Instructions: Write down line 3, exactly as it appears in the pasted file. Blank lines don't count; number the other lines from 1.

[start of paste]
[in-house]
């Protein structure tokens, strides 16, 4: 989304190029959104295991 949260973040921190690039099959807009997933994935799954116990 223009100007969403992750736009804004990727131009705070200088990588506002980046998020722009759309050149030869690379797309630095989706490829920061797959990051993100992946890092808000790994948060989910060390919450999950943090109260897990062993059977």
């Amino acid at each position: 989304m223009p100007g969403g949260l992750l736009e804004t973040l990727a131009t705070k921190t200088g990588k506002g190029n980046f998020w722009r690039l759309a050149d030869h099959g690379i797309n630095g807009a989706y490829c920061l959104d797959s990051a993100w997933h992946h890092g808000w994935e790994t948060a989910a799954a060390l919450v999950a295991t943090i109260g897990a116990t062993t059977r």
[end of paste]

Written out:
């Amino acid at each position: 989304m223009p100007g969403g949260l992750l736009e804004t973040l990727a131009t705070k921190t200088g990588k506002g190029n980046f998020w722009r690039l759309a050149d030869h099959g690379i797309n630095g807009a989706y490829c920061l959104d797959s990051a993100w997933h992946h890092g808000w994935e790994t948060a989910a799954a060390l919450v999950a295991t943090i109260g897990a116990t062993t059977r």